Lantern making village in HCM City quiet ahead of mid-autumn festival
Located in District 11 of HCM City, Phu Binh lantern making village is enduring a period of slower business than usual in the buildup to the Mid-Autumn Festival, largely due to the impact of the COVID-19 epidemic.
The craft village can be found in a small alley on Lac Long Quan street in District 11. The area traditionally produces lanterns for businesses in the southern metropolis, neighbouring cities, and provinces during the Mid-Autumn Festival each year.
With just one month to go until the start of the Mid-Autumn Festival, the once bustling craft village appears to have fallen quiet, something that has never occurred in previous years.
At this time of year the famous craft village is normally bustling with crowds of shoppers. However, commerce is vastly different to previous years, with less customers and plenty of business outlets being forced to limit production amid fears surrounding COVID-19.
Lien, the owner of a local business, says this year has seen sales revenue fall by 30% against the previous year.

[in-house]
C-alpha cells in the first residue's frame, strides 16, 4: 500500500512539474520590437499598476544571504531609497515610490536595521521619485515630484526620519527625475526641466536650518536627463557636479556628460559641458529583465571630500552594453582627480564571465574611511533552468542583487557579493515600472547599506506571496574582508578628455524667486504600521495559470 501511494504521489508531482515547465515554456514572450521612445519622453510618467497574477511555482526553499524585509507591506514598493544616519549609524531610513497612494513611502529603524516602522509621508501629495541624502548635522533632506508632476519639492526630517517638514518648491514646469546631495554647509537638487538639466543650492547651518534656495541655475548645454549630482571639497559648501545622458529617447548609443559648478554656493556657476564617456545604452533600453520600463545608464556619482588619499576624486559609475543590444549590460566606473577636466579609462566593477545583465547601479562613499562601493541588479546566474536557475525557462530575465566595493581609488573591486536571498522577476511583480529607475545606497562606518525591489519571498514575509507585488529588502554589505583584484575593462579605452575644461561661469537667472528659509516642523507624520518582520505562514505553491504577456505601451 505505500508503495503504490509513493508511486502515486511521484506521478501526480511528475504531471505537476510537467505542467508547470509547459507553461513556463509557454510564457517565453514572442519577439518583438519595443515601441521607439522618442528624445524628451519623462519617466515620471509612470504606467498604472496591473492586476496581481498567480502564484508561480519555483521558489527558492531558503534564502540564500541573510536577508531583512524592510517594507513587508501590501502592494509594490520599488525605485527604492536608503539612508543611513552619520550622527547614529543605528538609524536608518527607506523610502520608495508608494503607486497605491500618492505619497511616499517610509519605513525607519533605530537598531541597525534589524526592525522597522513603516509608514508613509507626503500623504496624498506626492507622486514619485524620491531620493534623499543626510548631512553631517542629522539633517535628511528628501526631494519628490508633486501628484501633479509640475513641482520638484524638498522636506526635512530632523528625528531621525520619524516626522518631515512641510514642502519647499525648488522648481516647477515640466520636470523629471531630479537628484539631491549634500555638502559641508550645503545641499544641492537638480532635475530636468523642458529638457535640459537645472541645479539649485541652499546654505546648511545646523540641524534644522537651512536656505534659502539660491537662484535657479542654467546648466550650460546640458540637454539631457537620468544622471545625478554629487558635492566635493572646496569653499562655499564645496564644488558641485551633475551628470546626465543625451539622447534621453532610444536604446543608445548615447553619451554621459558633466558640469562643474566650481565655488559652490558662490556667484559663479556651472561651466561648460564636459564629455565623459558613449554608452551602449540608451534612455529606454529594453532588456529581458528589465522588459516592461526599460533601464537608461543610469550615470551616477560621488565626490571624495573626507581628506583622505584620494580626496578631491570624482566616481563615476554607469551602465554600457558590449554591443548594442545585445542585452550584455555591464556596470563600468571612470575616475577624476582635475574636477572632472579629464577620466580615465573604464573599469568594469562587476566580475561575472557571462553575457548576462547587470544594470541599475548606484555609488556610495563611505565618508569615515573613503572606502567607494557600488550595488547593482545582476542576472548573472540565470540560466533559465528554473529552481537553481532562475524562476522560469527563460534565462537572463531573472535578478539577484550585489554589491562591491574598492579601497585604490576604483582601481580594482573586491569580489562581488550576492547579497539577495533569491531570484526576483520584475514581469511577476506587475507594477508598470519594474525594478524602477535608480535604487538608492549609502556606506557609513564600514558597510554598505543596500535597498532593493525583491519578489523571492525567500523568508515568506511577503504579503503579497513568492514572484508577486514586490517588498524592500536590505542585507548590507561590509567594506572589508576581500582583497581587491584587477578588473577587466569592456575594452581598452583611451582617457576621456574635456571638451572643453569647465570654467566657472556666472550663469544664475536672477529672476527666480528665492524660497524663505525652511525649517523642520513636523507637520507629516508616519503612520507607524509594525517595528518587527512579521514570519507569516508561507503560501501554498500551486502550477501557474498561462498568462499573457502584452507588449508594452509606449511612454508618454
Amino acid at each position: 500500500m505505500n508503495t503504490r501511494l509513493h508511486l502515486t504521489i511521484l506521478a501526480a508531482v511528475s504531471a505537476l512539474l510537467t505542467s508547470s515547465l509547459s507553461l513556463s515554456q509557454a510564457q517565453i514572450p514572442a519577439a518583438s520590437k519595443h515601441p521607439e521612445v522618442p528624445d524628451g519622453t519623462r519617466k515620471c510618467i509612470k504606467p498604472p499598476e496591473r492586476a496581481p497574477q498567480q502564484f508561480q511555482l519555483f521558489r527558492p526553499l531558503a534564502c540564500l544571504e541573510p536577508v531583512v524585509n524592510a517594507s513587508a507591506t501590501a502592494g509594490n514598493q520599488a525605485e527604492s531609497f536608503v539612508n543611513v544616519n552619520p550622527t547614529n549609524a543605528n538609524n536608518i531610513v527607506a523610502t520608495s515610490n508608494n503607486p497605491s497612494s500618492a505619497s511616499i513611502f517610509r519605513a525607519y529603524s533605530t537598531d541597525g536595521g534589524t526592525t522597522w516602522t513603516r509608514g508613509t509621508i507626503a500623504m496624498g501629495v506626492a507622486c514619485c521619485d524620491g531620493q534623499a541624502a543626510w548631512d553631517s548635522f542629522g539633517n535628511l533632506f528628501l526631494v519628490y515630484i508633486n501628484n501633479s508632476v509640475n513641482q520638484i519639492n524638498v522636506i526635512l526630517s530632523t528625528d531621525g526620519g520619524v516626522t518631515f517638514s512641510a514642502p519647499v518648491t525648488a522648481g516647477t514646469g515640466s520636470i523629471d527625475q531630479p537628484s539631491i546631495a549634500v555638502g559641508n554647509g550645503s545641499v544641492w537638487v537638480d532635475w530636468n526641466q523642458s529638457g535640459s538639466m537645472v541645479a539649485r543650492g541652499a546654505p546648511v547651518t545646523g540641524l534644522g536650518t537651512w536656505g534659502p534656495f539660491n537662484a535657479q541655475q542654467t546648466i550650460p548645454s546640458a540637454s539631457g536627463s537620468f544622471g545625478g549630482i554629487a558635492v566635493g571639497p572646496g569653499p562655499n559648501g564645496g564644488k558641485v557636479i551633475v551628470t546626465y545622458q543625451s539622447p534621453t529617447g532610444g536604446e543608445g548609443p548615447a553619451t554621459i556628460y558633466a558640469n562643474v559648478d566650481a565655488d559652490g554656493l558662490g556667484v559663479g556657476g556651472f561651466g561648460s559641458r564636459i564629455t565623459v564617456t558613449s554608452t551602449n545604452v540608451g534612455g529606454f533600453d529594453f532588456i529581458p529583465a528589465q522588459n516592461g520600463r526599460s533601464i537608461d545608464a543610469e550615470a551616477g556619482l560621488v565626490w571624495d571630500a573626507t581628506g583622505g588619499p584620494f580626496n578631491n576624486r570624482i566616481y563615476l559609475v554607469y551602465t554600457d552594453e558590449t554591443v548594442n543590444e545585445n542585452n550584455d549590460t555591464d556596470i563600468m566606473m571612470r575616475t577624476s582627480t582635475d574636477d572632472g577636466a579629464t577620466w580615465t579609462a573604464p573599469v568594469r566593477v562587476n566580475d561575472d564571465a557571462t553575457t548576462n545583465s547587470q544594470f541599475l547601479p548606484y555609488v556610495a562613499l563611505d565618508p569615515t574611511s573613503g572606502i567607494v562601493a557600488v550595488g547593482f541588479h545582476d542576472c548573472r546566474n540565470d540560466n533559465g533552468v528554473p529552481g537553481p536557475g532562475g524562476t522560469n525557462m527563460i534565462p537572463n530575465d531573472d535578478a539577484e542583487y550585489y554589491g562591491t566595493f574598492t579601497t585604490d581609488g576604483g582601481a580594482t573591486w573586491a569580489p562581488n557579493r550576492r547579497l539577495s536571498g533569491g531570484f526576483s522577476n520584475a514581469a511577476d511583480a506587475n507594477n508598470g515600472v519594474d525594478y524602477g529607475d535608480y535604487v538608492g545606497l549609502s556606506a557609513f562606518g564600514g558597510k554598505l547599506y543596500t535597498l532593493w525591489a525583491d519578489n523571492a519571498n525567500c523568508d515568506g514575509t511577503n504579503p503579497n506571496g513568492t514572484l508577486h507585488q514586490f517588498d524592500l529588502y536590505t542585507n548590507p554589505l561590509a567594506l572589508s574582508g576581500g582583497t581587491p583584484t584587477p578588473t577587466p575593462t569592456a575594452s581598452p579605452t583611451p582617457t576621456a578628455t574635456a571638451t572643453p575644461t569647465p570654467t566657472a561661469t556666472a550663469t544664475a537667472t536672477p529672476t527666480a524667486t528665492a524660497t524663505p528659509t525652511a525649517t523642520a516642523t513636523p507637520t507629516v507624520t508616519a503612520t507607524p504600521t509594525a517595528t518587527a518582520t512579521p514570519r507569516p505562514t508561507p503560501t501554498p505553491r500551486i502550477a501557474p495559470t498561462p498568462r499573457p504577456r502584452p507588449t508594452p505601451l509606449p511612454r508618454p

Lien shares that last year she was able to sell 10,000 lanterns at a price of VND18,000 each, this year her firm has purchased lanterns for VND15,000 each, whilst less people have bought them compared to the previous year.
Mai, a local store owner, says sales have fallen by 70% compared to normal years.
The price of each lantern ranges from dozens of VND to several hundreds of VND.
The price of a traditional lantern is approximately VND20,000 each.
Colourful lanterns are among the favourite items of children.
The site is not as busy as in previous years.
The Ninh Van ancient stone carving village in the northern province of Ninh Binh provides a wide variety of handicraft products domestically and abroad.
Authorities and residents in northern Vietnam have vowed to preserve the cultural traditions of the ethnic Mong people.